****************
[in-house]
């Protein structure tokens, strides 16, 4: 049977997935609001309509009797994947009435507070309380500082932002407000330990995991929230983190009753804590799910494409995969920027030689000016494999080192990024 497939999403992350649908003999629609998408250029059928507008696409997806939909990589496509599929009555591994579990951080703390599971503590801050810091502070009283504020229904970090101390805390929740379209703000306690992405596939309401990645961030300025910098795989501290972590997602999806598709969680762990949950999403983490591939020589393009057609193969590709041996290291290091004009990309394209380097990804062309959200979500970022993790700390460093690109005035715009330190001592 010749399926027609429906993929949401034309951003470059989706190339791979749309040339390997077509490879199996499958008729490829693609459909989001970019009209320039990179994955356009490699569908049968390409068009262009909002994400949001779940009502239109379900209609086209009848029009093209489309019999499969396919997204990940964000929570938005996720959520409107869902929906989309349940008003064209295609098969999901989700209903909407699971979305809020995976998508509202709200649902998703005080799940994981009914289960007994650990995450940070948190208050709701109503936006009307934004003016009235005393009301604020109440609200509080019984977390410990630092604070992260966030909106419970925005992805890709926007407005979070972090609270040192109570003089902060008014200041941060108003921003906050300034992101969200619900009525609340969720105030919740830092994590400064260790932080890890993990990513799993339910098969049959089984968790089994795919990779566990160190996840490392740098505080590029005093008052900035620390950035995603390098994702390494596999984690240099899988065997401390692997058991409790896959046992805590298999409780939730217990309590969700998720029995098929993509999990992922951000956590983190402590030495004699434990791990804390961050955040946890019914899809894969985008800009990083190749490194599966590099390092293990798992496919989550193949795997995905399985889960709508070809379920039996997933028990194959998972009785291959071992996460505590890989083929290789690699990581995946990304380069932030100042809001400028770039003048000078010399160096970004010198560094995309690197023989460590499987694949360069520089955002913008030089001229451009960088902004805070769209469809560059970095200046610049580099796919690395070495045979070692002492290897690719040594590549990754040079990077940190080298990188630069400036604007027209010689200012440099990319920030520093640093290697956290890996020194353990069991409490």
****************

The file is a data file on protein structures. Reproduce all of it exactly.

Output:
[in-house]
């Protein structure tokens, strides 16, 4: 049977997935609001309509009797994947009435507070309380500082932002407000330990995991929230983190009753804590799910494409995969920027030689000016494999080192990024 497939999403992350649908003999629609998408250029059928507008696409997806939909990589496509599929009555591994579990951080703390599971503590801050810091502070009283504020229904970090101390805390929740379209703000306690992405596939309401990645961030300025910098795989501290972590997602999806598709969680762990949950999403983490591939020589393009057609193969590709041996290291290091004009990309394209380097990804062309959200979500970022993790700390460093690109005035715009330190001592 010749399926027609429906993929949401034309951003470059989706190339791979749309040339390997077509490879199996499958008729490829693609459909989001970019009209320039990179994955356009490699569908049968390409068009262009909002994400949001779940009502239109379900209609086209009848029009093209489309019999499969396919997204990940964000929570938005996720959520409107869902929906989309349940008003064209295609098969999901989700209903909407699971979305809020995976998508509202709200649902998703005080799940994981009914289960007994650990995450940070948190208050709701109503936006009307934004003016009235005393009301604020109440609200509080019984977390410990630092604070992260966030909106419970925005992805890709926007407005979070972090609270040192109570003089902060008014200041941060108003921003906050300034992101969200619900009525609340969720105030919740830092994590400064260790932080890890993990990513799993339910098969049959089984968790089994795919990779566990160190996840490392740098505080590029005093008052900035620390950035995603390098994702390494596999984690240099899988065997401390692997058991409790896959046992805590298999409780939730217990309590969700998720029995098929993509999990992922951000956590983190402590030495004699434990791990804390961050955040946890019914899809894969985008800009990083190749490194599966590099390092293990798992496919989550193949795997995905399985889960709508070809379920039996997933028990194959998972009785291959071992996460505590890989083929290789690699990581995946990304380069932030100042809001400028770039003048000078010399160096970004010198560094995309690197023989460590499987694949360069520089955002913008030089001229451009960088902004805070769209469809560059970095200046610049580099796919690395070495045979070692002492290897690719040594590549990754040079990077940190080298990188630069400036604007027209010689200012440099990319920030520093640093290697956290890996020194353990069991409490």